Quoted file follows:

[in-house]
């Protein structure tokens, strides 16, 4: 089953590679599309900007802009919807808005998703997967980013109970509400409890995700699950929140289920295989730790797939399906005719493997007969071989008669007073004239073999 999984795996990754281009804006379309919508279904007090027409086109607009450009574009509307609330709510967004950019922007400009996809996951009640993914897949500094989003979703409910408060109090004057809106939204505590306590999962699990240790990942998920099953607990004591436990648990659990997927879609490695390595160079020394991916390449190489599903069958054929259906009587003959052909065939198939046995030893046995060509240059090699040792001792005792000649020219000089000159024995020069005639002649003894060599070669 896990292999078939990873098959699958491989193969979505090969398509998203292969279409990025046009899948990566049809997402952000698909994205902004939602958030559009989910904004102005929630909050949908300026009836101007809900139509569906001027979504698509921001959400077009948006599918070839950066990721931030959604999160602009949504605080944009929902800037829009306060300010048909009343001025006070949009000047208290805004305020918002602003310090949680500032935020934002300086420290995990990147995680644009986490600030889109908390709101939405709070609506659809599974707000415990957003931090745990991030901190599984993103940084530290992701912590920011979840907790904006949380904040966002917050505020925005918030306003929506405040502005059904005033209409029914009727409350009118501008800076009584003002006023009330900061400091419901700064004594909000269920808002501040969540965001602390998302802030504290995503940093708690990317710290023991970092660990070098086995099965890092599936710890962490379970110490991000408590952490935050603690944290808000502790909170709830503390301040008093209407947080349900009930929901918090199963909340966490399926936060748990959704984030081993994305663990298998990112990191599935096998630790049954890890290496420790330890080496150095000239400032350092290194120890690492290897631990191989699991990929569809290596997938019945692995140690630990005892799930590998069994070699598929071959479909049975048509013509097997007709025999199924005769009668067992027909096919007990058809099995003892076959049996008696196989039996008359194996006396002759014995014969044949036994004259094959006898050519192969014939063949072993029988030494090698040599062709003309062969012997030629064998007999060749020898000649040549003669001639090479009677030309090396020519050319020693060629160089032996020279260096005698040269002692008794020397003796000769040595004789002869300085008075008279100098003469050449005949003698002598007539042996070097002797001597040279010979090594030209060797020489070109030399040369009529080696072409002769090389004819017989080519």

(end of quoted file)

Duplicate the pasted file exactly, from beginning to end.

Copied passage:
[in-house]
């Protein structure tokens, strides 16, 4: 089953590679599309900007802009919807808005998703997967980013109970509400409890995700699950929140289920295989730790797939399906005719493997007969071989008669007073004239073999 999984795996990754281009804006379309919508279904007090027409086109607009450009574009509307609330709510967004950019922007400009996809996951009640993914897949500094989003979703409910408060109090004057809106939204505590306590999962699990240790990942998920099953607990004591436990648990659990997927879609490695390595160079020394991916390449190489599903069958054929259906009587003959052909065939198939046995030893046995060509240059090699040792001792005792000649020219000089000159024995020069005639002649003894060599070669 896990292999078939990873098959699958491989193969979505090969398509998203292969279409990025046009899948990566049809997402952000698909994205902004939602958030559009989910904004102005929630909050949908300026009836101007809900139509569906001027979504698509921001959400077009948006599918070839950066990721931030959604999160602009949504605080944009929902800037829009306060300010048909009343001025006070949009000047208290805004305020918002602003310090949680500032935020934002300086420290995990990147995680644009986490600030889109908390709101939405709070609506659809599974707000415990957003931090745990991030901190599984993103940084530290992701912590920011979840907790904006949380904040966002917050505020925005918030306003929506405040502005059904005033209409029914009727409350009118501008800076009584003002006023009330900061400091419901700064004594909000269920808002501040969540965001602390998302802030504290995503940093708690990317710290023991970092660990070098086995099965890092599936710890962490379970110490991000408590952490935050603690944290808000502790909170709830503390301040008093209407947080349900009930929901918090199963909340966490399926936060748990959704984030081993994305663990298998990112990191599935096998630790049954890890290496420790330890080496150095000239400032350092290194120890690492290897631990191989699991990929569809290596997938019945692995140690630990005892799930590998069994070699598929071959479909049975048509013509097997007709025999199924005769009668067992027909096919007990058809099995003892076959049996008696196989039996008359194996006396002759014995014969044949036994004259094959006898050519192969014939063949072993029988030494090698040599062709003309062969012997030629064998007999060749020898000649040549003669001639090479009677030309090396020519050319020693060629160089032996020279260096005698040269002692008794020397003796000769040595004789002869300085008075008279100098003469050449005949003698002598007539042996070097002797001597040279010979090594030209060797020489070109030399040369009529080696072409002769090389004819017989080519």